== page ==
The Hutchinson plant in Ithaca, Michigan (photo credit: Dave Brushaber).
Air Motors are Intrinsically Safe
While electric motors are typically used as an efficient source for motion, there are some applications using small (less than 2 hp) air motors. Paint mixing and agitation is a common application. The intrinsically safe nature of the motor makes it a safe and inexpensive choice for volatile mixes. Due to the high cost and inefficiencies associated with compressed air, a common efficiency recommendation is to replace the air mixers with intrinsically safe electric mixers. But it is hard to convince plants to act. Aside from the cost of the electric mixer, there is also the cost to run electric service to the mixer. Considering the upfront cost, effort, and risk, plants generally do not make the efficiency switch to electric.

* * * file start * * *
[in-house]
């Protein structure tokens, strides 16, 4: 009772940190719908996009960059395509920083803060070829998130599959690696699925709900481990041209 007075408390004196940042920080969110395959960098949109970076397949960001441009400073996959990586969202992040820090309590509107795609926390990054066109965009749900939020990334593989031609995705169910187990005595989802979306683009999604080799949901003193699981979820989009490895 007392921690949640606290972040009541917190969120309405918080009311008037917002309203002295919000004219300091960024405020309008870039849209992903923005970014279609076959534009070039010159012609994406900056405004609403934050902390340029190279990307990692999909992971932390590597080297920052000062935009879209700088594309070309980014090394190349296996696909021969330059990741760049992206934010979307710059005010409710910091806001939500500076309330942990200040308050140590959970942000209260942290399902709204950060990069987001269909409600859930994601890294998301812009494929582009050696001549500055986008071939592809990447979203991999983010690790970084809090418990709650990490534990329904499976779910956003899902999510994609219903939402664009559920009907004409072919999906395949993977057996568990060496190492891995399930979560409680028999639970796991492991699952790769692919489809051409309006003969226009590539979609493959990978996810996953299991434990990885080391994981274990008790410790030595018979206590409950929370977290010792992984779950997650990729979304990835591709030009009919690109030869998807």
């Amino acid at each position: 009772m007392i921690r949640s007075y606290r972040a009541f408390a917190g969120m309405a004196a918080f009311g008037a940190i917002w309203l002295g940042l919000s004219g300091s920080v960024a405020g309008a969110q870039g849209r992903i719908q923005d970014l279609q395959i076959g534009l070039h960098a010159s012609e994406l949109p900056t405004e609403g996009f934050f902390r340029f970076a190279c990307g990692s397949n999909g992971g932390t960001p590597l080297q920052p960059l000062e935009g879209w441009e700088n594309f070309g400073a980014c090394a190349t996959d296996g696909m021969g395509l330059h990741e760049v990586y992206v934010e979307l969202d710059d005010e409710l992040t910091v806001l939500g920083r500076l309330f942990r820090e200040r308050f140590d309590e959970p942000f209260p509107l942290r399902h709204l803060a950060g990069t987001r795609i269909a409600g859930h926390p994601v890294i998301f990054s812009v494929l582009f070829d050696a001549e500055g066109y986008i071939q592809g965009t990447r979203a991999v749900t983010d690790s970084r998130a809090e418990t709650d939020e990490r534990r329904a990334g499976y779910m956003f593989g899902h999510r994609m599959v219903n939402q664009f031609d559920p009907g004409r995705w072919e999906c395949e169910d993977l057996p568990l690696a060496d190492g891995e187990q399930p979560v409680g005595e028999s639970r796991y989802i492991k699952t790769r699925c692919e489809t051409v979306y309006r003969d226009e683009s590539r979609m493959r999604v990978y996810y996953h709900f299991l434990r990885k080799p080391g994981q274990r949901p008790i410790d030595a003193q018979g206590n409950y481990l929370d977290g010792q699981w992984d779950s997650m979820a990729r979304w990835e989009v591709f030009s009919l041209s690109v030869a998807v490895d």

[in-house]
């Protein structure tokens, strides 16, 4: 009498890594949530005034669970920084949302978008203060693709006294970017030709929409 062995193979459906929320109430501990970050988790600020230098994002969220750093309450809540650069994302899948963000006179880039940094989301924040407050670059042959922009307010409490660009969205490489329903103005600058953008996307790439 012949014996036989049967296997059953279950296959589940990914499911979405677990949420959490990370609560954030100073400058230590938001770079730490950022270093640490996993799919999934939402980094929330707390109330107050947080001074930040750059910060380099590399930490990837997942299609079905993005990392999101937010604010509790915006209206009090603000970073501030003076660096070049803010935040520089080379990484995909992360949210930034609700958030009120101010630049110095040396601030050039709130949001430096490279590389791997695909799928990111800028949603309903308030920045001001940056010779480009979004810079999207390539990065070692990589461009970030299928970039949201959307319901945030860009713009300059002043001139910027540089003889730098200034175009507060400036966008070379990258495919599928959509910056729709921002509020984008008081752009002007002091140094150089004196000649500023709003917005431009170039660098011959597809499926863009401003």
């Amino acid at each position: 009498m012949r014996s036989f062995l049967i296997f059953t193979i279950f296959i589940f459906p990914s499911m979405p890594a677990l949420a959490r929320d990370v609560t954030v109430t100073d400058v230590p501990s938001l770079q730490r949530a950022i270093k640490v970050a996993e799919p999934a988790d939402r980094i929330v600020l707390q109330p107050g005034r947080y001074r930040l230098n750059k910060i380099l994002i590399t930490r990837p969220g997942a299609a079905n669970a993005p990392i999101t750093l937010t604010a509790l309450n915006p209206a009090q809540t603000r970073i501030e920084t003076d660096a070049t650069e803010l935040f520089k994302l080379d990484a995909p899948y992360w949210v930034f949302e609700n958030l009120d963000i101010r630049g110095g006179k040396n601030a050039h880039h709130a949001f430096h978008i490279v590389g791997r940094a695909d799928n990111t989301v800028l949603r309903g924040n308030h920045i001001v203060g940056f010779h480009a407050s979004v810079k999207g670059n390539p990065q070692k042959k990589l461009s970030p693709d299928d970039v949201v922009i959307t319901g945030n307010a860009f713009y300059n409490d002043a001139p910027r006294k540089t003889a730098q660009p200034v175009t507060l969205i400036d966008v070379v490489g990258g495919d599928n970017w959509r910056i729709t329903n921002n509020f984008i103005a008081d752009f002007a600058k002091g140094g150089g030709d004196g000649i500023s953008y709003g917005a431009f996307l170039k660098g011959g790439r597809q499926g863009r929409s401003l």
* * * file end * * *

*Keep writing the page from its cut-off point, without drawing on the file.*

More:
These air motors are typically vane motors. Sliding vanes form a seal between the shaft and the wall, and the chamber size expands as the shaft rotates around providing the motive force. An alternative is the piston air motor. With a piston motor, air expands to move a piston which turns a shaft much like a combustion engine. A typical piston motor will have three (3) to six (6) radial pistons. Vane motors can run at much higher speeds (2000 rpm and up), but piston motors tend to turn much slower – less than 1000 rpm. For slower speed applications, vane motors are mated with a gear reducer and called a gearmotor. The gearmotor can produce the higher torque and slower speed needed for some applications, but the gear reducer can add some drivetrain loss. While a piston air motor may not be able to replace a vane motor where high speed is needed, it can be a good choice for high torque/low speed applications.
A new piston air motor used with an agitator for safe volatile paint mixing at the Hutchinson plant in Ithaca, Michigan.
Comparing the Efficiency of Vane and Piston Air Motors